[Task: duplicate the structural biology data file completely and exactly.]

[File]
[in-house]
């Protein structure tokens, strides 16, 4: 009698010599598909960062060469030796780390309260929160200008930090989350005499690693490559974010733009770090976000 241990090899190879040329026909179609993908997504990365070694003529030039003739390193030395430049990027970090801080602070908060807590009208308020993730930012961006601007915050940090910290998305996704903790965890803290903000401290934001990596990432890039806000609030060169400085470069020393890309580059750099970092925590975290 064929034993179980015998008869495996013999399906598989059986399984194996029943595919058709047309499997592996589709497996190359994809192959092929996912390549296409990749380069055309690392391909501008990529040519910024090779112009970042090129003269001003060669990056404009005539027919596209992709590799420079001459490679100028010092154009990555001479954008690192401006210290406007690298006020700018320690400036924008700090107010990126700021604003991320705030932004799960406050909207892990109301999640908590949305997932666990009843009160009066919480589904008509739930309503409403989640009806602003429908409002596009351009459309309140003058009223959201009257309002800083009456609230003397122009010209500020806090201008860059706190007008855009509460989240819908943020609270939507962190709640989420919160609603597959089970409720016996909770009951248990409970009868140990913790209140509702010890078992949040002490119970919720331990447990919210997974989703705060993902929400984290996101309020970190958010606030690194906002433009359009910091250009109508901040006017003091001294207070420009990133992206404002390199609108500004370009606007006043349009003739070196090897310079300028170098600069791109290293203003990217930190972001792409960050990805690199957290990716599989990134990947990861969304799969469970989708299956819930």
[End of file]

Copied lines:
[in-house]
């Protein structure tokens, strides 16, 4: 009698010599598909960062060469030796780390309260929160200008930090989350005499690693490559974010733009770090976000 241990090899190879040329026909179609993908997504990365070694003529030039003739390193030395430049990027970090801080602070908060807590009208308020993730930012961006601007915050940090910290998305996704903790965890803290903000401290934001990596990432890039806000609030060169400085470069020393890309580059750099970092925590975290 064929034993179980015998008869495996013999399906598989059986399984194996029943595919058709047309499997592996589709497996190359994809192959092929996912390549296409990749380069055309690392391909501008990529040519910024090779112009970042090129003269001003060669990056404009005539027919596209992709590799420079001459490679100028010092154009990555001479954008690192401006210290406007690298006020700018320690400036924008700090107010990126700021604003991320705030932004799960406050909207892990109301999640908590949305997932666990009843009160009066919480589904008509739930309503409403989640009806602003429908409002596009351009459309309140003058009223959201009257309002800083009456609230003397122009010209500020806090201008860059706190007008855009509460989240819908943020609270939507962190709640989420919160609603597959089970409720016996909770009951248990409970009868140990913790209140509702010890078992949040002490119970919720331990447990919210997974989703705060993902929400984290996101309020970190958010606030690194906002433009359009910091250009109508901040006017003091001294207070420009990133992206404002390199609108500004370009606007006043349009003739070196090897310079300028170098600069791109290293203003990217930190972001792409960050990805690199957290990716599989990134990947990861969304799969469970989708299956819930």